The type of skills you choose to build are up to you. If you’re looking to get started, check out our articles on building project management skills, developing team management skills, and enhancing your leadership skills.

10. Take care of yourself

It’s hard to be motivated if you aren’t feeling your best. Before you dive into work, make sure you’re taking care of yourself and your mental health. 

Different strategies work for different people, but make sure you’re:

  • Sleeping enough

  • Reducing stress

  • Exercising

  • Eating healthy

  • Doing things you enjoy outside of work

  • Practicing mindfulness

  • Connecting with your support network

5 motivation strategies for managers

As a team lead, you have a lot of power to unblock and support your team members. To help team members feel motivated and engaged, try these five strategies: 

1. Differentiate between individual and team goals

Every individual team member can connect their work to goals, but as a team lead, you have the ability to take this clarity to the next level. Encourage your team members to ask questions about the goals your work is contributing to. Plus, make sure the tools you’re using draw a clear connection between the projects your team works on and the goals they support. 

In addition to using the right goal tracking tools, make sure everyone on your team has at least one key performance indicator (KPI) to track their progress. Assigning at least one KPI to each individual team member gives them clarity on how their individual work is contributing towards larger team goals. 

2. Differentiate between efficiency and effectiveness

Efficiency is doing things right, while effectiveness is doing the right thing. The best teams are both efficient and effective—but differentiating between the two is key to motivating your team members. 

It can be demotivating for team members to work on things they don’t think are effective. Part of demonstrating that their work is effective is connecting it to the goals the work is supporting. But also try to give team members the opportunity to shift due dates based on their highest priority work. When team members have clarity on how their hard work contributes to larger goals, they can more effectively decide where to spend their time—so they’re maximizing their efficiency and effectiveness.


3. Show appreciation regularly

Showing your team that you recognize their hard work is a key part of good team management. Even though appreciation is an extrinsic motivator, it’s a key element of getting and maintaining team motivation. 

If you don’t already, make sure you’re incorporating appreciation into your 1:1 and team meetings. This can be as simple as recognizing a team member for a job well done, letting them know that another team member praised their work, or offering a small reward after a particularly impressive performance.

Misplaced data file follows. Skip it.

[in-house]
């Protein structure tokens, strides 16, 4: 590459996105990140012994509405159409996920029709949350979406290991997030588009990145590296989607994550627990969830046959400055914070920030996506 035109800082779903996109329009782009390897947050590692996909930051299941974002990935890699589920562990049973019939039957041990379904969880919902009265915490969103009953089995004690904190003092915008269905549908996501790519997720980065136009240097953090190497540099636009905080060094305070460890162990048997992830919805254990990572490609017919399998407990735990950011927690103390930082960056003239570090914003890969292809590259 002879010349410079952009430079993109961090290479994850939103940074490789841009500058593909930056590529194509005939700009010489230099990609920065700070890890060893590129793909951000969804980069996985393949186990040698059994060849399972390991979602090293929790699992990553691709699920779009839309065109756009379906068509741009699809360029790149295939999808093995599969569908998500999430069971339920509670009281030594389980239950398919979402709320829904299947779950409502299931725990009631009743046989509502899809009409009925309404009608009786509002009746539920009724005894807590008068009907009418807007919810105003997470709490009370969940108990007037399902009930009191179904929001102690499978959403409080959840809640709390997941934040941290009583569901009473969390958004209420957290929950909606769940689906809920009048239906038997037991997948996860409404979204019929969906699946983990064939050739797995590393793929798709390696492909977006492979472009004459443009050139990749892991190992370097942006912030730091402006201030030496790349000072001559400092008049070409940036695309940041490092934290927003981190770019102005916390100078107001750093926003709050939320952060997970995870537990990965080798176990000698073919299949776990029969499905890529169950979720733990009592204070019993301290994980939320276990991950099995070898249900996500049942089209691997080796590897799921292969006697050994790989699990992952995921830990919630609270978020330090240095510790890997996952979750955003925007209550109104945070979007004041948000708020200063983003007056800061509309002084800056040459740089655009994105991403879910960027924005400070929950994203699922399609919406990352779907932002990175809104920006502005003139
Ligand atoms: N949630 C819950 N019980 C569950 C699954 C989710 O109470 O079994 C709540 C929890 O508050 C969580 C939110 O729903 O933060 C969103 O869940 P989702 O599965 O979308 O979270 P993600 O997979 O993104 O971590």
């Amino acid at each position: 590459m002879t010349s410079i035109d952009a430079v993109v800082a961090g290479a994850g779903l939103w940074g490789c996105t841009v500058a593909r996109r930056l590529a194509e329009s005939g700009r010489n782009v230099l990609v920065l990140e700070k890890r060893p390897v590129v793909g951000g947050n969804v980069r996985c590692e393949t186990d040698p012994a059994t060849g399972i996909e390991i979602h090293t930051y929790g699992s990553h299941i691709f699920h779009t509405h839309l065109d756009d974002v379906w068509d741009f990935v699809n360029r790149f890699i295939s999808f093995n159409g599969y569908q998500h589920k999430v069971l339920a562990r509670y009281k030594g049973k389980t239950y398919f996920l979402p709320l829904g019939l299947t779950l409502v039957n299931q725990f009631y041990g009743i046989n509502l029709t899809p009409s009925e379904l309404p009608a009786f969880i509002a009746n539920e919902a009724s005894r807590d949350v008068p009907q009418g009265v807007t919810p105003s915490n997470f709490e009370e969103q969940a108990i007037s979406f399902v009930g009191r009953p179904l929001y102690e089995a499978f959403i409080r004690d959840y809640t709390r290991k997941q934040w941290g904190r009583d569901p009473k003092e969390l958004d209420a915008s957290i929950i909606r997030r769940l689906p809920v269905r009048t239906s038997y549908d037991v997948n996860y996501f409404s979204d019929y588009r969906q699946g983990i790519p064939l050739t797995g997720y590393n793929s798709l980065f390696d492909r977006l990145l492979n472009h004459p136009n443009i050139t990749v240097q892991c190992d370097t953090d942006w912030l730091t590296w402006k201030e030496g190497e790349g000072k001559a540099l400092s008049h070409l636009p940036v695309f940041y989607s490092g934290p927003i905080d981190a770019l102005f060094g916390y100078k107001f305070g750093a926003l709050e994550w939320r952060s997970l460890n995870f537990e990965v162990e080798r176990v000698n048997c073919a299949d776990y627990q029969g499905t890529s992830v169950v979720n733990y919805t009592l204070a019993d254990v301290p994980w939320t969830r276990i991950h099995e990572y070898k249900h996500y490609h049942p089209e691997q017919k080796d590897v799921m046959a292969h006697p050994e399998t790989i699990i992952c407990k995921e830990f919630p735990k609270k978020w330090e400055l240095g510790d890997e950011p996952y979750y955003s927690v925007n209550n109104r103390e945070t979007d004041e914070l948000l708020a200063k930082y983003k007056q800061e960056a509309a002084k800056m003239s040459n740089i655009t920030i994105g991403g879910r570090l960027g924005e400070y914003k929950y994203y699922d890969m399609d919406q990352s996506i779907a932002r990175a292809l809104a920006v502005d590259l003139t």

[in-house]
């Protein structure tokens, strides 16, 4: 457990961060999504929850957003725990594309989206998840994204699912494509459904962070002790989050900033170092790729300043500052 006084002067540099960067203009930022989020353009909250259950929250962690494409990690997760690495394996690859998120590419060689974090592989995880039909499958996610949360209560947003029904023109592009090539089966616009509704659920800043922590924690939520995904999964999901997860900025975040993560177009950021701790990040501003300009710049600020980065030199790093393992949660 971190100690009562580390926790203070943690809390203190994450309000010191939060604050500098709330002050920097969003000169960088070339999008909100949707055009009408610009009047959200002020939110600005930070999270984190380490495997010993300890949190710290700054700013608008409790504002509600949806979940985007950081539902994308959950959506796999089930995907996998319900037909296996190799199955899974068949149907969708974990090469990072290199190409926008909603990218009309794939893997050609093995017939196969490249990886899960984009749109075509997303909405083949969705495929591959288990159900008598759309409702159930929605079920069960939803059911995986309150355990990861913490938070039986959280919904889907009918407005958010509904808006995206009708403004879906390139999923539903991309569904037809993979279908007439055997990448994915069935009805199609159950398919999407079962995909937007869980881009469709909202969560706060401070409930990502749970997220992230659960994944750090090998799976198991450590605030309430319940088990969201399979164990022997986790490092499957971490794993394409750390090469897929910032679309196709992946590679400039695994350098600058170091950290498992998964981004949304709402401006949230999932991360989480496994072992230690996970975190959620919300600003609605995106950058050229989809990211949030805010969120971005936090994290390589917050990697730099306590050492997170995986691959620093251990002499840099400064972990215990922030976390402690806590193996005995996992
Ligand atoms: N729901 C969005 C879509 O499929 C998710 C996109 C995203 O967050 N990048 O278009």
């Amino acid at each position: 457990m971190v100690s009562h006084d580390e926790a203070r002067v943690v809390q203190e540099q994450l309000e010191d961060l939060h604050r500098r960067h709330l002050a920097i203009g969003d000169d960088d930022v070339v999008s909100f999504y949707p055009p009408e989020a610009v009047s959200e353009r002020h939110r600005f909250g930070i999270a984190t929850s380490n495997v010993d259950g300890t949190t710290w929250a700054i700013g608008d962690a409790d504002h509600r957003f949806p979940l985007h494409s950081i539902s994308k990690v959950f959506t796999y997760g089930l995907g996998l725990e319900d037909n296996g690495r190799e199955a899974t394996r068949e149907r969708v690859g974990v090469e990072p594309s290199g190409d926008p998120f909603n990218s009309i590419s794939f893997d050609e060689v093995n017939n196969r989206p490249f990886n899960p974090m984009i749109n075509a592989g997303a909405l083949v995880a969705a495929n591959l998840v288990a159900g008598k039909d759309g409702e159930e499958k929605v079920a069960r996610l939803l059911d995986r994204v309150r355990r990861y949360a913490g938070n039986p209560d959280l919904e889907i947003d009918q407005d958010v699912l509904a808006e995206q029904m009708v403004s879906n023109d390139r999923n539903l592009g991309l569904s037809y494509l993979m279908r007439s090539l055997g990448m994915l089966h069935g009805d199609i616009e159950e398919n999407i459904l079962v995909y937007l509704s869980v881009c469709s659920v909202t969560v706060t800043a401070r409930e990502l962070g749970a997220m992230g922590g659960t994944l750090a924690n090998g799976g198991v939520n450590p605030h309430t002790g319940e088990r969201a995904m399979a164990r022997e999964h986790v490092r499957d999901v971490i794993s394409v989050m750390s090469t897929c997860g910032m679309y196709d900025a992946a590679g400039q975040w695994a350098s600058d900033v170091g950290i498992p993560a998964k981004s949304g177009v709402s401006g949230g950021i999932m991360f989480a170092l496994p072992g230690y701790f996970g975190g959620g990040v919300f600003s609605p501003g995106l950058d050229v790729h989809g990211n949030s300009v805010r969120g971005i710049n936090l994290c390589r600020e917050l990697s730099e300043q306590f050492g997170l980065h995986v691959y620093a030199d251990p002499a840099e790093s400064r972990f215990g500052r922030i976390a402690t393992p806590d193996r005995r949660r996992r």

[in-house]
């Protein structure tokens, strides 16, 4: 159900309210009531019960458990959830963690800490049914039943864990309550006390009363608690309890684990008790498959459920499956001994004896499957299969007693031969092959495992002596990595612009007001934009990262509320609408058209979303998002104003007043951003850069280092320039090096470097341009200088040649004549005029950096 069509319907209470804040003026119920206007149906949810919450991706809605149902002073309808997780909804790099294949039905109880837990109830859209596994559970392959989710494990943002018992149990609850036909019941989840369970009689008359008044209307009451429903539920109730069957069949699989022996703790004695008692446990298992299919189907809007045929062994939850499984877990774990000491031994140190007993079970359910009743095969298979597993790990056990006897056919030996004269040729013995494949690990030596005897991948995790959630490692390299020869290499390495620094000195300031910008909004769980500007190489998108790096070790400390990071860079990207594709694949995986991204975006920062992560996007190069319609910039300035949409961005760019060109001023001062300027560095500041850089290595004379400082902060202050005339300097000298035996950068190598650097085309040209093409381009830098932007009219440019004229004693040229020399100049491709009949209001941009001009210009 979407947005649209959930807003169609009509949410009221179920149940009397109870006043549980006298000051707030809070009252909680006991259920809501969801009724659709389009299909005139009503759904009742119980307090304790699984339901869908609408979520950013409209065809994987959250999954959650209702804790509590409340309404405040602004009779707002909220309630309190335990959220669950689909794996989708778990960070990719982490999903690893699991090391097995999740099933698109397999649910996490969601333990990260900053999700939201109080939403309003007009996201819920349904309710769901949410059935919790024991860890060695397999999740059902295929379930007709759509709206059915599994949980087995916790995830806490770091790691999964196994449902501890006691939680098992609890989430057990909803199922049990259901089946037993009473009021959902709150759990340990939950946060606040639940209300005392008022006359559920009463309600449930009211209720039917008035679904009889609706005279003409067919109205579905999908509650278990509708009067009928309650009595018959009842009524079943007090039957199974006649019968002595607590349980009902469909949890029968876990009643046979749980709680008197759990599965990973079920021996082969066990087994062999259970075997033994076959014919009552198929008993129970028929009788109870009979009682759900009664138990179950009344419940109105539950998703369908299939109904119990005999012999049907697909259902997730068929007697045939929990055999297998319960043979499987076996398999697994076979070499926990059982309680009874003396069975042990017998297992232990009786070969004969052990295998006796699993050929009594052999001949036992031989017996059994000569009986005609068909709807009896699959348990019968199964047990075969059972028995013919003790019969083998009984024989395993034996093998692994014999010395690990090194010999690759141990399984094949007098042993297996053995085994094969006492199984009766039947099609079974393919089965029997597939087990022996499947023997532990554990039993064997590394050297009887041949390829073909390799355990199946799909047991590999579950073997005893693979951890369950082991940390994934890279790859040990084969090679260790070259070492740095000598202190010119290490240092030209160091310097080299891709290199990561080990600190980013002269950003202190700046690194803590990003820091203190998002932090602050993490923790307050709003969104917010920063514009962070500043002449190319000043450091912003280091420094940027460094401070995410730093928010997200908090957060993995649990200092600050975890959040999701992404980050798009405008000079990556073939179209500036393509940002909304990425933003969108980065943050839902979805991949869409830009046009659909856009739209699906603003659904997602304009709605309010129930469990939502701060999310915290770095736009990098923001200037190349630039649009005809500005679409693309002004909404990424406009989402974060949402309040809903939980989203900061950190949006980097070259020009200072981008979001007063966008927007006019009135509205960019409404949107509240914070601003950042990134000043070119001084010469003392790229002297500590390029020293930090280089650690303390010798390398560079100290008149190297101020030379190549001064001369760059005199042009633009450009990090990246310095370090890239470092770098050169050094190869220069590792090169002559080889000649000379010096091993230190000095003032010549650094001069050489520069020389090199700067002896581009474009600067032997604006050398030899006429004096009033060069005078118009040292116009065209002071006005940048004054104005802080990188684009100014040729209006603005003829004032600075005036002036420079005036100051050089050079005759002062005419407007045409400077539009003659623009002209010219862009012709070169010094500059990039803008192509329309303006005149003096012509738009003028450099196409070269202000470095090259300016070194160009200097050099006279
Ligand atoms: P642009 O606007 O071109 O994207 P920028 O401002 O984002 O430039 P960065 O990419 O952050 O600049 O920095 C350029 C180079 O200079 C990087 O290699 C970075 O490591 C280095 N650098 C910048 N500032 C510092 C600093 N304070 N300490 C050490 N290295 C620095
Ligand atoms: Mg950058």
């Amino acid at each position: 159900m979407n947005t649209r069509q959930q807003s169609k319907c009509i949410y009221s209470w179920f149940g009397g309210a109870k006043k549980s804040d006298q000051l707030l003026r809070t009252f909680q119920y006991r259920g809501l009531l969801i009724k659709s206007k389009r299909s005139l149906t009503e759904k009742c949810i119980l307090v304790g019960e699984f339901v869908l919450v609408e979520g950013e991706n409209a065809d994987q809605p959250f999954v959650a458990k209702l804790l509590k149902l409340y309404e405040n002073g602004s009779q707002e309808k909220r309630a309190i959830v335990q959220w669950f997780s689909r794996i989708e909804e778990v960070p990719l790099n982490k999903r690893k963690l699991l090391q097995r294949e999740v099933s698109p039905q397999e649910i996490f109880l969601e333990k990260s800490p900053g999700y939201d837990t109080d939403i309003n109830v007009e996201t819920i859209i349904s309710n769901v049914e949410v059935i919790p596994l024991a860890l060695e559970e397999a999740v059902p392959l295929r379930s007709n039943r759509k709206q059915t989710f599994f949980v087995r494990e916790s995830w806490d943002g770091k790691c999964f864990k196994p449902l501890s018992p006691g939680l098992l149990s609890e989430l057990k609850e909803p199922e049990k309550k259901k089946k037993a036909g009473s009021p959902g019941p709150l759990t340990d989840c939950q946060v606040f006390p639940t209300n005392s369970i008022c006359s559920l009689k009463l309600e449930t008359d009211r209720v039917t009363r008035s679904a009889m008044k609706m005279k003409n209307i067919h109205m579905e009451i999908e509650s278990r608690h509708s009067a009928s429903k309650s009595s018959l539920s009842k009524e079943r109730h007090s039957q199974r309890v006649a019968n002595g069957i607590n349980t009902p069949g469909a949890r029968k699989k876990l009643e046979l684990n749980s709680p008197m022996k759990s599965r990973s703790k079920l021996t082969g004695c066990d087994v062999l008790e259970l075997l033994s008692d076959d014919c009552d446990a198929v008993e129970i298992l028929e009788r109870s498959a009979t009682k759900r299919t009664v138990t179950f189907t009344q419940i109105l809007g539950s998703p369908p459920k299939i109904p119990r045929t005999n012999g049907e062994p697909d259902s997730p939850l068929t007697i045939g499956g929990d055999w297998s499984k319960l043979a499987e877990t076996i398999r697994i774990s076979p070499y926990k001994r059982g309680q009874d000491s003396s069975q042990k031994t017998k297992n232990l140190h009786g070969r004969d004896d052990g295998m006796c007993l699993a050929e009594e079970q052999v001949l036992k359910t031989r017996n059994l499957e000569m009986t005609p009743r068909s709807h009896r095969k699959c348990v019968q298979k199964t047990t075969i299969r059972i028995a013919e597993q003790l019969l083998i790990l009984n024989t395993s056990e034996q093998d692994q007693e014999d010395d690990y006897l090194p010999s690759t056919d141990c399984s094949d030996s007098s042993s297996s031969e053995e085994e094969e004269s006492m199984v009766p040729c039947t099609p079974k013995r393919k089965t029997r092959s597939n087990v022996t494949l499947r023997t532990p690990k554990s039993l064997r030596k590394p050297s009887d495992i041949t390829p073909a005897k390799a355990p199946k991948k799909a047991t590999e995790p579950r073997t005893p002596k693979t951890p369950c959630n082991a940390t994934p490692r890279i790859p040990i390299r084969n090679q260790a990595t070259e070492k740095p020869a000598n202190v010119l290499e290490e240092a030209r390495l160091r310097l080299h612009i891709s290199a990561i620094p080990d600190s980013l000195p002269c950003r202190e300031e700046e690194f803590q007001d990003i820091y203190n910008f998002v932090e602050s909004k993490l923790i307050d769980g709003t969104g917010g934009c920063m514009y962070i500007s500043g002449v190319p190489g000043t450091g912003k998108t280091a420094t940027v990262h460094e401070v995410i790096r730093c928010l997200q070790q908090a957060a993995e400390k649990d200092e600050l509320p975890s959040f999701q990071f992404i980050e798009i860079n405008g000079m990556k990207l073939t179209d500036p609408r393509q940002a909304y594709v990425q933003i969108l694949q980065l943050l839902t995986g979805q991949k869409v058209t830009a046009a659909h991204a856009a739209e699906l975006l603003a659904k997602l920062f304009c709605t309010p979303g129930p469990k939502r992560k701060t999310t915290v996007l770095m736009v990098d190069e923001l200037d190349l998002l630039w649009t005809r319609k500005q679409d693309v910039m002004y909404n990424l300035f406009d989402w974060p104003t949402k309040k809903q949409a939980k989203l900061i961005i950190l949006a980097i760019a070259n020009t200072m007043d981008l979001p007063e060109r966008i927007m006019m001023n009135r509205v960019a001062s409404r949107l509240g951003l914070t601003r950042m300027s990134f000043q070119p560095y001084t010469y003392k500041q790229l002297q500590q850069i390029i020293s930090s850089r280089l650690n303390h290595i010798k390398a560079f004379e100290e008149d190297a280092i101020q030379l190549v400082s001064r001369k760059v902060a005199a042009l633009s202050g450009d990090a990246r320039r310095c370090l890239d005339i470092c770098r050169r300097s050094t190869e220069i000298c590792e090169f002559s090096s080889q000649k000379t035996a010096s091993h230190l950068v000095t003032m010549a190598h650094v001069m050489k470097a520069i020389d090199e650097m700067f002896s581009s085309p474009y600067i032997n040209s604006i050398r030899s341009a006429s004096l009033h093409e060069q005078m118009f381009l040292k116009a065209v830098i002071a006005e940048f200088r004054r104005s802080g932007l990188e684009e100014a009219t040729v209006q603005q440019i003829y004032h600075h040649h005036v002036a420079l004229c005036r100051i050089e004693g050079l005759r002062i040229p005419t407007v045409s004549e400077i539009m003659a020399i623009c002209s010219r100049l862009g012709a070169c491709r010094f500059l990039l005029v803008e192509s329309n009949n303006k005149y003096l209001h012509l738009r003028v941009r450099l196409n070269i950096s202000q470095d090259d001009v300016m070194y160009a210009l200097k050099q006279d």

4. Invest in team morale

Team morale is directly correlated to team satisfaction. When team members are happy and engaged, they have high morale and are more likely to be motivated and productive. On the other hand, teams with low team morale suffer from procrastination, reduced productivity, and higher turnover. 

To increase team morale, try these three tips: 

  1. Lead by example and get involved in your team’s work to show them you’re invested in the projects they’re working on. 

  2. Build trust with your team by delegating responsibilities and giving team members freedom to make important decisions. 

  3. Encourage your team members to take time off and enjoy their life outside of work—this not only reduces burnout, but also increases engagement.

5. Look for bigger issues

If your team members still aren’t motivated after you implement the above four strategies, there may be something else going on. If they’re having a hard time at work or at home, their motivation may suffer as a result. 

As a manager, the best thing you can do is show your team you support them and approach every situation with empathy and understanding. Watch out for overwork or impostor syndrome. You often have to react to these situations as they arise, but one great way to prepare and support your team members is to build your conflict resolution skills


Get motivated

You don’t need to set a New Year’s resolution in order to get motivated. When you have clarity on why your work matters and how it fits into your general company goals, you know what to prioritize and how to get started. 

For a complete view of all of your goals, use a goal tracking software like Asana. Connect your company goals to the work that supports them—all in one place.